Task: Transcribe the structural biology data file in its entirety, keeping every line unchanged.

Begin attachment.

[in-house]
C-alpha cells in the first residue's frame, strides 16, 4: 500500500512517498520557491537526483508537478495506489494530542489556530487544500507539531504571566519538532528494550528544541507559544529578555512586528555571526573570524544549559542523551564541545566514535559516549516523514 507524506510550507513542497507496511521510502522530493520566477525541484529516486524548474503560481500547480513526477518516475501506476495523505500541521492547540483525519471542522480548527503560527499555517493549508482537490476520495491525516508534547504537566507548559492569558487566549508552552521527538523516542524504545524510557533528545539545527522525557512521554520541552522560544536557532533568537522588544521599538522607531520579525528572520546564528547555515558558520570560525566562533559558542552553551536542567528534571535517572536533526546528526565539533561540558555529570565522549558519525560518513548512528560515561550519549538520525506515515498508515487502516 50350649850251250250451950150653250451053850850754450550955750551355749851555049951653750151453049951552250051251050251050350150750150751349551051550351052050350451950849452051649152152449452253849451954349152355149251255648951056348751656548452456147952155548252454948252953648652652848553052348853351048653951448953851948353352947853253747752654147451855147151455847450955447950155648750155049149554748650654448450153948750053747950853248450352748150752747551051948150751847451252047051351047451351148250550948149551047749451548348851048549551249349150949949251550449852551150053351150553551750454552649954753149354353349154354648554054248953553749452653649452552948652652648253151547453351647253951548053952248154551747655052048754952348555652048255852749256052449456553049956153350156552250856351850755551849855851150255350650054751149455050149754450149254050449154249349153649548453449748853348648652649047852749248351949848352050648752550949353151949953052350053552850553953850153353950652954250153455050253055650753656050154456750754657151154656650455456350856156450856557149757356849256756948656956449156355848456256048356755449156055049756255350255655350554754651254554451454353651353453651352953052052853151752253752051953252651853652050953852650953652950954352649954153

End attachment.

[in-house]
C-alpha cells in the first residue's frame, strides 16, 4: 500500500512517498520557491537526483508537478495506489494530542489556530487544500507539531504571566519538532528494550528544541507559544529578555512586528555571526573570524544549559542523551564541545566514535559516549516523514 507524506510550507513542497507496511521510502522530493520566477525541484529516486524548474503560481500547480513526477518516475501506476495523505500541521492547540483525519471542522480548527503560527499555517493549508482537490476520495491525516508534547504537566507548559492569558487566549508552552521527538523516542524504545524510557533528545539545527522525557512521554520541552522560544536557532533568537522588544521599538522607531520579525528572520546564528547555515558558520570560525566562533559558542552553551536542567528534571535517572536533526546528526565539533561540558555529570565522549558519525560518513548512528560515561550519549538520525506515515498508515487502516 50350649850251250250451950150653250451053850850754450550955750551355749851555049951653750151453049951552250051251050251050350150750150751349551051550351052050350451950849452051649152152449452253849451954349152355149251255648951056348751656548452456147952155548252454948252953648652652848553052348853351048653951448953851948353352947853253747752654147451855147151455847450955447950155648750155049149554748650654448450153948750053747950853248450352748150752747551051948150751847451252047051351047451351148250550948149551047749451548348851048549551249349150949949251550449852551150053351150553551750454552649954753149354353349154354648554054248953553749452653649452552948652652648253151547453351647253951548053952248154551747655052048754952348555652048255852749256052449456553049956153350156552250856351850755551849855851150255350650054751149455050149754450149254050449154249349153649548453449748853348648652649047852749248351949848352050648752550949353151949953052350053552850553953850153353950652954250153455050253055650753656050154456750754657151154656650455456350856156450856557149757356849256756948656956449156355848456256048356755449156055049756255350255655350554754651254554451454353651353453651352953052052853151752253752051953252651853652050953852650953652950954352649954153